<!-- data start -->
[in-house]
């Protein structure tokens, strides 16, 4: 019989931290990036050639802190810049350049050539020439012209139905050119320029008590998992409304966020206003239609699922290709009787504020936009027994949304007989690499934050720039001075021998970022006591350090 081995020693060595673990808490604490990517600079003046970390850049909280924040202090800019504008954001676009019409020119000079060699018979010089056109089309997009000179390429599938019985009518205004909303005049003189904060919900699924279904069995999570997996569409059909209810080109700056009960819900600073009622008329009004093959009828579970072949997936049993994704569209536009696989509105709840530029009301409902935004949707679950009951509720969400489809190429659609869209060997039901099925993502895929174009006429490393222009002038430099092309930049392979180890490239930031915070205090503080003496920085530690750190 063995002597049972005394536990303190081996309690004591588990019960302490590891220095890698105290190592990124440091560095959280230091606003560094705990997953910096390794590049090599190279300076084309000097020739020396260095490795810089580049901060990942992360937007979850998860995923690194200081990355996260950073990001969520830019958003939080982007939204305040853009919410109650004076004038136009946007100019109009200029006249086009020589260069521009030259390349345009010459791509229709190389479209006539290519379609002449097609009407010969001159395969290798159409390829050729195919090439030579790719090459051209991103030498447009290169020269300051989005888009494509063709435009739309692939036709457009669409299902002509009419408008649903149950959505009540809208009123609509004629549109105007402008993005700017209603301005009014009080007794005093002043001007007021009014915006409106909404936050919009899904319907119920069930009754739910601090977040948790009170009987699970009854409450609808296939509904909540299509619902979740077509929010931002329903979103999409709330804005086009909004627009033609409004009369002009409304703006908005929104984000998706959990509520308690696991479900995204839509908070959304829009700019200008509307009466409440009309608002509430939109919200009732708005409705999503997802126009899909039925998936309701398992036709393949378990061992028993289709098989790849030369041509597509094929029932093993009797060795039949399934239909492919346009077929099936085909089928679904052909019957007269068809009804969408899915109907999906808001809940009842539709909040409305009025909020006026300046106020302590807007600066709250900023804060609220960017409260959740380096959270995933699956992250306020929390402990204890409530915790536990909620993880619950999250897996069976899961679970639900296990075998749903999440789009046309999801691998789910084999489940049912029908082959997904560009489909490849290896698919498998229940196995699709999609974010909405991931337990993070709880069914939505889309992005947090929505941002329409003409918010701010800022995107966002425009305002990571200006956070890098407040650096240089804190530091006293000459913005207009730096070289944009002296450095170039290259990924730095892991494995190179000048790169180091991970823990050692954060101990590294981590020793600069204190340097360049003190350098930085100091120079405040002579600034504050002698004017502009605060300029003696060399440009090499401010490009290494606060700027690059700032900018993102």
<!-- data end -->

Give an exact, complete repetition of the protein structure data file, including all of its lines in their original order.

[in-house]
């Protein structure tokens, strides 16, 4: 019989931290990036050639802190810049350049050539020439012209139905050119320029008590998992409304966020206003239609699922290709009787504020936009027994949304007989690499934050720039001075021998970022006591350090 081995020693060595673990808490604490990517600079003046970390850049909280924040202090800019504008954001676009019409020119000079060699018979010089056109089309997009000179390429599938019985009518205004909303005049003189904060919900699924279904069995999570997996569409059909209810080109700056009960819900600073009622008329009004093959009828579970072949997936049993994704569209536009696989509105709840530029009301409902935004949707679950009951509720969400489809190429659609869209060997039901099925993502895929174009006429490393222009002038430099092309930049392979180890490239930031915070205090503080003496920085530690750190 063995002597049972005394536990303190081996309690004591588990019960302490590891220095890698105290190592990124440091560095959280230091606003560094705990997953910096390794590049090599190279300076084309000097020739020396260095490795810089580049901060990942992360937007979850998860995923690194200081990355996260950073990001969520830019958003939080982007939204305040853009919410109650004076004038136009946007100019109009200029006249086009020589260069521009030259390349345009010459791509229709190389479209006539290519379609002449097609009407010969001159395969290798159409390829050729195919090439030579790719090459051209991103030498447009290169020269300051989005888009494509063709435009739309692939036709457009669409299902002509009419408008649903149950959505009540809208009123609509004629549109105007402008993005700017209603301005009014009080007794005093002043001007007021009014915006409106909404936050919009899904319907119920069930009754739910601090977040948790009170009987699970009854409450609808296939509904909540299509619902979740077509929010931002329903979103999409709330804005086009909004627009033609409004009369002009409304703006908005929104984000998706959990509520308690696991479900995204839509908070959304829009700019200008509307009466409440009309608002509430939109919200009732708005409705999503997802126009899909039925998936309701398992036709393949378990061992028993289709098989790849030369041509597509094929029932093993009797060795039949399934239909492919346009077929099936085909089928679904052909019957007269068809009804969408899915109907999906808001809940009842539709909040409305009025909020006026300046106020302590807007600066709250900023804060609220960017409260959740380096959270995933699956992250306020929390402990204890409530915790536990909620993880619950999250897996069976899961679970639900296990075998749903999440789009046309999801691998789910084999489940049912029908082959997904560009489909490849290896698919498998229940196995699709999609974010909405991931337990993070709880069914939505889309992005947090929505941002329409003409918010701010800022995107966002425009305002990571200006956070890098407040650096240089804190530091006293000459913005207009730096070289944009002296450095170039290259990924730095892991494995190179000048790169180091991970823990050692954060101990590294981590020793600069204190340097360049003190350098930085100091120079405040002579600034504050002698004017502009605060300029003696060399440009090499401010490009290494606060700027690059700032900018993102």